9/11: Wiring Networks for Security and Liberty"
part of the English Department's Transcriptions Project,
directed by my colleague Alan Liu, I've joined with other
faculty and grad students in teaching our students to use
their core abilities to read and write so as to build web-pages
that link their work to the resources and communities available
through the World Wide Web. The events of 9/11 have dealt
a powerful shock to this project. It is forcing us to ask
difficult new questions about the utility and dangers of
intelligent networks and the global communication of information.
My talk this morning will seek to do three things: first,
understand how the attacks on 9/11, and the subsequent anthrax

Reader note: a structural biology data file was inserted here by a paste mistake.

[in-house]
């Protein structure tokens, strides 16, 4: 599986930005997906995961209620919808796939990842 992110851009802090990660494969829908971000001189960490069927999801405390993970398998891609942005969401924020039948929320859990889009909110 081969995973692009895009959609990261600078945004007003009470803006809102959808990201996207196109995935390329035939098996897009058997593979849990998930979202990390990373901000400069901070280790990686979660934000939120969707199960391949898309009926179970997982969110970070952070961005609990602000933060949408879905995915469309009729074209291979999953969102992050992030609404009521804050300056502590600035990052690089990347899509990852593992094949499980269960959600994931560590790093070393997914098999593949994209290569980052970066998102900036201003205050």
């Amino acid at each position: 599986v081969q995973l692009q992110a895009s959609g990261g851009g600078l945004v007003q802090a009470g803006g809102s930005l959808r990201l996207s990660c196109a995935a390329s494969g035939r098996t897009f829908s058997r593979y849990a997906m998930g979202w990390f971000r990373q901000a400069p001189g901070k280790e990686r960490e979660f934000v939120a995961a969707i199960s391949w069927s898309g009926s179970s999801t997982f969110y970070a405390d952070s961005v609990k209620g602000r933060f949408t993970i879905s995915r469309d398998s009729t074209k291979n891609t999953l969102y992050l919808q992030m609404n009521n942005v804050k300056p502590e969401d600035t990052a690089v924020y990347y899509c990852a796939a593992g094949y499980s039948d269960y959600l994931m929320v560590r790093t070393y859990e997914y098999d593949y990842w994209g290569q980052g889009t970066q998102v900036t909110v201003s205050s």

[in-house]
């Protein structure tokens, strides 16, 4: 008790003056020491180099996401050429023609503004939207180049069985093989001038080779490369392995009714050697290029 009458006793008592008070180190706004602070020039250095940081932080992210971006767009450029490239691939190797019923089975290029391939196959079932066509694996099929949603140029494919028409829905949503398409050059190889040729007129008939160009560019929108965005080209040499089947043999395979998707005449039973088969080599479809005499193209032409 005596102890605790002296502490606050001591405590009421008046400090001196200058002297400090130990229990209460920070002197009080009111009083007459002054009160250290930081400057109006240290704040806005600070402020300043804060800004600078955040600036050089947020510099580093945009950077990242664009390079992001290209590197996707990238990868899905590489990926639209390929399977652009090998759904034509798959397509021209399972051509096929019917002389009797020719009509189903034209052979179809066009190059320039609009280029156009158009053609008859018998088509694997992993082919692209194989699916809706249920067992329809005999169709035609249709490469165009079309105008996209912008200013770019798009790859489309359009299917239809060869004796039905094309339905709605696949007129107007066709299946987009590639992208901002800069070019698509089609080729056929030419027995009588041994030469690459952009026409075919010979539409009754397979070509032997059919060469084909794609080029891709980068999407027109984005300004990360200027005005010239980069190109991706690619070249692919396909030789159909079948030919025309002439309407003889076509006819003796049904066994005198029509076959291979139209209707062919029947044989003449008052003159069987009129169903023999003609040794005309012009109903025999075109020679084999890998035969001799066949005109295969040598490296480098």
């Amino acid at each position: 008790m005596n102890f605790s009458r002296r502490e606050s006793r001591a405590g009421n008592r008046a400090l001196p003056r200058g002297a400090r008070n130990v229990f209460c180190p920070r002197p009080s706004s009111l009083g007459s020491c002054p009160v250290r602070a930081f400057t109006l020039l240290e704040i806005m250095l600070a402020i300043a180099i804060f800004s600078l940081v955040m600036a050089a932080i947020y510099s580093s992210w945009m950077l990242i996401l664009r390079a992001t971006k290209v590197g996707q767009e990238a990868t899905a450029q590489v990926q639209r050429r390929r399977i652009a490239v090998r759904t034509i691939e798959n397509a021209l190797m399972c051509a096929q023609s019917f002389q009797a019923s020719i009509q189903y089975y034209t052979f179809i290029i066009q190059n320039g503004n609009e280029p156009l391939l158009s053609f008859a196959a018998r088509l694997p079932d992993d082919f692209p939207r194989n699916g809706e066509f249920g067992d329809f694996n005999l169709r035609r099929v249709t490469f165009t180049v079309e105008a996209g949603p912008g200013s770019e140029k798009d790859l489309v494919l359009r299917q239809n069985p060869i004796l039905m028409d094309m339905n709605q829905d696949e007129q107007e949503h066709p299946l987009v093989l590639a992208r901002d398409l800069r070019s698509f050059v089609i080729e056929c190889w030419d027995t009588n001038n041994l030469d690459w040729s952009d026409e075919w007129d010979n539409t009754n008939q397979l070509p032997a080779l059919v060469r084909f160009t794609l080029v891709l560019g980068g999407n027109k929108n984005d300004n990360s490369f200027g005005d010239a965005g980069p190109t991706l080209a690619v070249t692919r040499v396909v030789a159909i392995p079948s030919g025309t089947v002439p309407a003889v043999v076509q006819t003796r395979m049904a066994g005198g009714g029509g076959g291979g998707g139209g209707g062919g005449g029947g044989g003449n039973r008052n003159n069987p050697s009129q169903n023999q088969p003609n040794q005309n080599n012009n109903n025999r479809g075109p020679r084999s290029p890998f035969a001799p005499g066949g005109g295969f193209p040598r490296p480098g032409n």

attacks, have succeeded in compromising our networks; second,
I will end this talk by arguing that 9/11 should not mean
that we reconfigure American networks by bartering away
our liberty in the name of security. Instead, in the wake
of 9/11, we should think through ways to make our networks
more secure by making them more robust, more extensive,
and more intelligent.
first networks compromised by 9/11 were the television networks
that brought us the event. The affective power of the WTC
disaster arises from the particular kind of concentrated
televisual spectacle it produced. The first strike against
the WTC tower #1 brings the cameras of news media into play
around both towers, so that live coverage can capture images
of a Boeing 767 [check] striking WTC 2. The second strike
changes the meaning of the event.